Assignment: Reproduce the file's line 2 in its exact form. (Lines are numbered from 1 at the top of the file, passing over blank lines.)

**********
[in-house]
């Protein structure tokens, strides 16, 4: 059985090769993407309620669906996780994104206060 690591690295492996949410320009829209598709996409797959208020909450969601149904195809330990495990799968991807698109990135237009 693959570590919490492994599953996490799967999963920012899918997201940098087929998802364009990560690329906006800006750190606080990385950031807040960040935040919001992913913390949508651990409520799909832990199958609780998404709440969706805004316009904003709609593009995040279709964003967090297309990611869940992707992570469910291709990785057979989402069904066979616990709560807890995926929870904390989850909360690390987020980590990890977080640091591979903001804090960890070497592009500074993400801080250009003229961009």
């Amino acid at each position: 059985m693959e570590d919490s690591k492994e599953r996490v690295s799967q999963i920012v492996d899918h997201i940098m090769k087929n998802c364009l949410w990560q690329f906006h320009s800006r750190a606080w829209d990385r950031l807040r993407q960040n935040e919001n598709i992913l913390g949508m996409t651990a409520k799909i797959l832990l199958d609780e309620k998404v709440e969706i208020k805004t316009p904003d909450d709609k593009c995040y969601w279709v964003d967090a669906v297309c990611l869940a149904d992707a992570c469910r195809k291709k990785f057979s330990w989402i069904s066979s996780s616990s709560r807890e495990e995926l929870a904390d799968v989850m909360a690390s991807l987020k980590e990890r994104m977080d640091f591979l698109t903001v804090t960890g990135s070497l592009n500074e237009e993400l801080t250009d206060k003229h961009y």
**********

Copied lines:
């Protein structure tokens, strides 16, 4: 059985090769993407309620669906996780994104206060 690591690295492996949410320009829209598709996409797959208020909450969601149904195809330990495990799968991807698109990135237009 693959570590919490492994599953996490799967999963920012899918997201940098087929998802364009990560690329906006800006750190606080990385950031807040960040935040919001992913913390949508651990409520799909832990199958609780998404709440969706805004316009904003709609593009995040279709964003967090297309990611869940992707992570469910291709990785057979989402069904066979616990709560807890995926929870904390989850909360690390987020980590990890977080640091591979903001804090960890070497592009500074993400801080250009003229961009």